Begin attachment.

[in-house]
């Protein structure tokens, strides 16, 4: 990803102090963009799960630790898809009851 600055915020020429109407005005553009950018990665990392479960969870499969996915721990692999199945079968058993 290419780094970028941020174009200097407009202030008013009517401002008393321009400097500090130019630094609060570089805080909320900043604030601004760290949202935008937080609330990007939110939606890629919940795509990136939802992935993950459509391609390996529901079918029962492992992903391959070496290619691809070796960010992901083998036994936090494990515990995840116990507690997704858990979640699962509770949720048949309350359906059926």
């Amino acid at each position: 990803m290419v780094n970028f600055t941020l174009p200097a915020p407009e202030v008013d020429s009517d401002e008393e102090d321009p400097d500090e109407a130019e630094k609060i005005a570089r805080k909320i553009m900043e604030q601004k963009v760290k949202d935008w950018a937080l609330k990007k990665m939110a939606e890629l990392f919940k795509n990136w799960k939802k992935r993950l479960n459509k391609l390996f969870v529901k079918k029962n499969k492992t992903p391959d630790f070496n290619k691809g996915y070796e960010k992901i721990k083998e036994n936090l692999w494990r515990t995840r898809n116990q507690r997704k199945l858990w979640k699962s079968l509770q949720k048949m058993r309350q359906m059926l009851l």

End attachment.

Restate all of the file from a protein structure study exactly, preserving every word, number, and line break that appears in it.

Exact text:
[in-house]
């Protein structure tokens, strides 16, 4: 990803102090963009799960630790898809009851 600055915020020429109407005005553009950018990665990392479960969870499969996915721990692999199945079968058993 290419780094970028941020174009200097407009202030008013009517401002008393321009400097500090130019630094609060570089805080909320900043604030601004760290949202935008937080609330990007939110939606890629919940795509990136939802992935993950459509391609390996529901079918029962492992992903391959070496290619691809070796960010992901083998036994936090494990515990995840116990507690997704858990979640699962509770949720048949309350359906059926």
């Amino acid at each position: 990803m290419v780094n970028f600055t941020l174009p200097a915020p407009e202030v008013d020429s009517d401002e008393e102090d321009p400097d500090e109407a130019e630094k609060i005005a570089r805080k909320i553009m900043e604030q601004k963009v760290k949202d935008w950018a937080l609330k990007k990665m939110a939606e890629l990392f919940k795509n990136w799960k939802k992935r993950l479960n459509k391609l390996f969870v529901k079918k029962n499969k492992t992903p391959d630790f070496n290619k691809g996915y070796e960010k992901i721990k083998e036994n936090l692999w494990r515990t995840r898809n116990q507690r997704k199945l858990w979640k699962s079968l509770q949720k048949m058993r309350q359906m059926l009851l």